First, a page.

the `img' element named "foo" is added an event listener for its `load'
event, where several approaches to do so are feature-tested and the
first positive tested feature is used[0]. That event listener, `bar',
is called when the `img' element's `load' event fires.

[0] Therefore, an attempt at improving its efficiency and reliability:

function _addEventListener(o, sEvent, fListener, bUseCapture)
{
var result = false;

if (o && sEvent && isMethodType(typeof fListener))
{
if (isMethodType(typeof o.addEventListener)
{
o.addEventListener(sEvent, fListener, !!bUseCapture);
result = true;
}
else
{
if (isMethodType(typeof o.attachEvent))
{
result = o.attachEvent("on" + sEvent, fListener);
}

if (!result)
{
o["on" + sEvent] = fListener;
result = (o["on" + sEvent] == fListener);
}
}
}

return result;
}

Note that the feature test for addEventListener() is still not sufficient as
it only tests for existence, not functionality. If someone could come up
with a reliable method to determine if addEventListener() was successful
(since it does not have a return value or exception specified), that would
make this approach less error-prone.
then perhaps I could get the code to work with my Opera and Netscape
browsers.


And what exactly does not work there?

The code does work with Netscape (presumably 2.0+[1], tested with [2],
[3] and [4]), and Opera[5]. (However, it should be noted that in
Netscape 4.8 and animated GIFs, the `onload' handler is triggered
there every time the animation loops.) Opera even supports
elemObjRef.addEventListener('load', ...) for HTMLImageElement objects
referred to by `elemObjRef', although there is no such event for `img'
elements according to W3C DOM Level 2 Events 1.0; ISTM it is implementing
W3C WG Note W3C DOM Level 3 Events 1.0 here, where the event applies to
such elements, being "a resource linked from the document."[6]

What you may encounter, of course, is that bar() will not be called on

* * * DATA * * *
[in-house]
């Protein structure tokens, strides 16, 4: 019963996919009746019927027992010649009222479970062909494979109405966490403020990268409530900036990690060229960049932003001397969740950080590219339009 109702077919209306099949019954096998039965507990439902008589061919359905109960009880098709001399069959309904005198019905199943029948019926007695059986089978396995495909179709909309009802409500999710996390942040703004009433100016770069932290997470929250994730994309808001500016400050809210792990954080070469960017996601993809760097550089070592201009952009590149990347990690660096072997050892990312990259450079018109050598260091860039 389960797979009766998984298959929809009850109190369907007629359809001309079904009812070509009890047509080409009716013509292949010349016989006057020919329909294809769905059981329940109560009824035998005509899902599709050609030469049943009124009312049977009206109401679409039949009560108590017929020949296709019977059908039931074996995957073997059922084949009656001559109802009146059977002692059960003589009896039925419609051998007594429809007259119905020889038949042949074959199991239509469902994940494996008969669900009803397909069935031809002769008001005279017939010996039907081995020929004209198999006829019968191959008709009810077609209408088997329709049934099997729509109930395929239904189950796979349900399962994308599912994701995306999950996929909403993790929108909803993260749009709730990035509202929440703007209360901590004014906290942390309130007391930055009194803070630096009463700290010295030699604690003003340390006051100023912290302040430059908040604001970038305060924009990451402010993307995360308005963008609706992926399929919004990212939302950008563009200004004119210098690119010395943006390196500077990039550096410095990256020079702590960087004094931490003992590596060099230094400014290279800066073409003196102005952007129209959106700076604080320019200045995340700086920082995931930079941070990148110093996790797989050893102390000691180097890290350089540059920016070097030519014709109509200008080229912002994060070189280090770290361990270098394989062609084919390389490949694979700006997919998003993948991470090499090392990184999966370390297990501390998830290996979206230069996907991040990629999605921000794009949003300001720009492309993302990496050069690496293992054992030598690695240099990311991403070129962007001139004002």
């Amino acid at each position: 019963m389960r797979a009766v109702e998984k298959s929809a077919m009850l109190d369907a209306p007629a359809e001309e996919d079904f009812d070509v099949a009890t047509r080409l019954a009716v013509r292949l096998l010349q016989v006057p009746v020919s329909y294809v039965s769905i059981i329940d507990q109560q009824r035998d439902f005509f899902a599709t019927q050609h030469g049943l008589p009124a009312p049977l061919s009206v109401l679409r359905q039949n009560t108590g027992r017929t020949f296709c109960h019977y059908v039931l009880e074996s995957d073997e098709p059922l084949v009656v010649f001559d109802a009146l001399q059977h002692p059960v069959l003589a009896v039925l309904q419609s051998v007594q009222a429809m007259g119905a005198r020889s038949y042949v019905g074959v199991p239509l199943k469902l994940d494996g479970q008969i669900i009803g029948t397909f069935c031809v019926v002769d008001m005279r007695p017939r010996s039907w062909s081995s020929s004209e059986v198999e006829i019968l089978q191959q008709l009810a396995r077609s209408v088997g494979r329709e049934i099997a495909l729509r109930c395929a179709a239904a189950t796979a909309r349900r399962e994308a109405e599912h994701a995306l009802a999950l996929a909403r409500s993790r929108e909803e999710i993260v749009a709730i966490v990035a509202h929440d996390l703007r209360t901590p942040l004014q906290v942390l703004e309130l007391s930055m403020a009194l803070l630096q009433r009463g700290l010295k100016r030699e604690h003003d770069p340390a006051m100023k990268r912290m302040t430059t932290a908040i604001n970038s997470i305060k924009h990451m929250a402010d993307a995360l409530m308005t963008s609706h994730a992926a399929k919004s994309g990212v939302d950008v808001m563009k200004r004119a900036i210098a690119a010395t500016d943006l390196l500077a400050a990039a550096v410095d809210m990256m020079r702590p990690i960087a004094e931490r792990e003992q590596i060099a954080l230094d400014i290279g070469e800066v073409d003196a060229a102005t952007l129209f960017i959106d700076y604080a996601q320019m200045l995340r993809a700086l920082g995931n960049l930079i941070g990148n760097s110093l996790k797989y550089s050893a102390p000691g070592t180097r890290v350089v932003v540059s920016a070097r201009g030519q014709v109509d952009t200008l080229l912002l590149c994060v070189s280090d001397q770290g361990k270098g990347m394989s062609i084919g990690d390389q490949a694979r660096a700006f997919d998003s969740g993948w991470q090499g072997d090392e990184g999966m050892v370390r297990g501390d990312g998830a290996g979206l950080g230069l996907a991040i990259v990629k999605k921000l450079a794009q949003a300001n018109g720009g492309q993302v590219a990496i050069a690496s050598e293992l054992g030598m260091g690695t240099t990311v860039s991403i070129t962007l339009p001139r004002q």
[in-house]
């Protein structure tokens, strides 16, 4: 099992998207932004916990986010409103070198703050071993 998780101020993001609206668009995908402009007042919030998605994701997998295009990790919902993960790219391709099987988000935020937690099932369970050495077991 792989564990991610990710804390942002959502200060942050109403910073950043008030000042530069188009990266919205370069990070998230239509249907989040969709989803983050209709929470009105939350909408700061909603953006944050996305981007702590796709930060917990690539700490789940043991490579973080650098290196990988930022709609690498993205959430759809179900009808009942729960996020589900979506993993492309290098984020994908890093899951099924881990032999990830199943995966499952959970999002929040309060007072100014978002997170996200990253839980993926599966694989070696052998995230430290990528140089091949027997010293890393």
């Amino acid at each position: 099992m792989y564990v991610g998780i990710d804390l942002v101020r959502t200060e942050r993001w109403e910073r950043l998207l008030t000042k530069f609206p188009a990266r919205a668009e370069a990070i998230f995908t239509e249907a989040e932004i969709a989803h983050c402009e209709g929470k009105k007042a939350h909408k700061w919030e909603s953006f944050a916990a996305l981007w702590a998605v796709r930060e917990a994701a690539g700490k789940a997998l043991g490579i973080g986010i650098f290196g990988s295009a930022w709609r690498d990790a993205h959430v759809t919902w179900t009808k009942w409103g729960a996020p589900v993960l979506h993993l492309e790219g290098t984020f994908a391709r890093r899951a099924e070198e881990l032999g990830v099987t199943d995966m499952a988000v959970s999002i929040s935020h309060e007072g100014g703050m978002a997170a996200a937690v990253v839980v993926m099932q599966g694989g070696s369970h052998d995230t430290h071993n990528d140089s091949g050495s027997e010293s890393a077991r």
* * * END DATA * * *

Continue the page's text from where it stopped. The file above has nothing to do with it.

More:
creation of the `img' element if the `load' event of the `img' element
fired before the `load' event of the `body' element fires. The above
approach works quite reliably only if you want to handle `src' attribute
changes to the `img' element after it was first loaded.

I am not sure if there is always a viable workaround for that. A possible
workaround without invalid HTML would probably be to try to add the event
listener for the `load' event of the `img' element right after if was
included or at the end of the document's body element.

A possible workaround with Valid XHTML could be to augment the XHTML
DTD with the `onload' attribute for the `img' element, such as

<!DOCTYPE html PUBLIC "-//W3C//DTD XHTML 1.0 Transitional//EN">
"http://www.w3.org/TR/xhtml1/DTD/xhtml1-transitional.dtd" [
<!ATTLIST img
onload CDATA #IMPLIED
>

]>

I have tested the former successfully in Netscape 4.8+, Firefox 1.5 and
Opera 8.51, and the latter (XHTML) successfully in Netscape 6.2.3+ (see
footnotes) and Firefox 1.5 using Gecko's XML parser (by serving
application/xhtml+xml).

What was most interesting to me when pursuing the latter approach is that
XML 1.0, which is used to define XHTML 1.0, explicitly allows the
latter[7], so it is indeed Valid markup and does not break the DTD
declaration. And there is also a disturbing fact: Even though the XHTML
1.0 Transitional DTD does not declare the `onload' attribute for the `img'
element, Gecko's XML parser in Standards Compliance Mode does not find
anything not well-formed with the markup when I omit the above ATTLIST
declaration; the W3C Markup Validator does.